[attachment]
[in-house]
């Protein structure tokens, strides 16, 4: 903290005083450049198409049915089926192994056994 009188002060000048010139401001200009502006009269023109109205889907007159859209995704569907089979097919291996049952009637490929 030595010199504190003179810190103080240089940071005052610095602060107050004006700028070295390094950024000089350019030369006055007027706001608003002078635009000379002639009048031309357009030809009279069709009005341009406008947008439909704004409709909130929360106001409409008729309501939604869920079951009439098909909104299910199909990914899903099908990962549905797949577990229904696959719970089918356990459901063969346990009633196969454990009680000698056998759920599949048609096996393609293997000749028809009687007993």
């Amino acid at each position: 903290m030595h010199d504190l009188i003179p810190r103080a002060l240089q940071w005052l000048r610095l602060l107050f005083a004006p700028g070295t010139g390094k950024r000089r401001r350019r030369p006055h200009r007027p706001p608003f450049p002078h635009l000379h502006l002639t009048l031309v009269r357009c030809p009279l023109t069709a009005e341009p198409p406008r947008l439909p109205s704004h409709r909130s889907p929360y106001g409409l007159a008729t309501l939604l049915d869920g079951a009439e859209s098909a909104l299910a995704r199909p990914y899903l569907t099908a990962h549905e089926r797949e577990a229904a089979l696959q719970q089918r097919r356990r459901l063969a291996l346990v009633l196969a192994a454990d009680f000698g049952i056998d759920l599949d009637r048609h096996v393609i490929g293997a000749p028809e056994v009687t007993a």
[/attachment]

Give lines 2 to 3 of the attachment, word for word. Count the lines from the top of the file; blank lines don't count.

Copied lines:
């Protein structure tokens, strides 16, 4: 903290005083450049198409049915089926192994056994 009188002060000048010139401001200009502006009269023109109205889907007159859209995704569907089979097919291996049952009637490929 030595010199504190003179810190103080240089940071005052610095602060107050004006700028070295390094950024000089350019030369006055007027706001608003002078635009000379002639009048031309357009030809009279069709009005341009406008947008439909704004409709909130929360106001409409008729309501939604869920079951009439098909909104299910199909990914899903099908990962549905797949577990229904696959719970089918356990459901063969346990009633196969454990009680000698056998759920599949048609096996393609293997000749028809009687007993």
């Amino acid at each position: 903290m030595h010199d504190l009188i003179p810190r103080a002060l240089q940071w005052l000048r610095l602060l107050f005083a004006p700028g070295t010139g390094k950024r000089r401001r350019r030369p006055h200009r007027p706001p608003f450049p002078h635009l000379h502006l002639t009048l031309v009269r357009c030809p009279l023109t069709a009005e341009p198409p406008r947008l439909p109205s704004h409709r909130s889907p929360y106001g409409l007159a008729t309501l939604l049915d869920g079951a009439e859209s098909a909104l299910a995704r199909p990914y899903l569907t099908a990962h549905e089926r797949e577990a229904a089979l696959q719970q089918r097919r356990r459901l063969a291996l346990v009633l196969a192994a454990d009680f000698g049952i056998d759920l599949d009637r048609h096996v393609i490929g293997a000749p028809e056994v009687t007993a």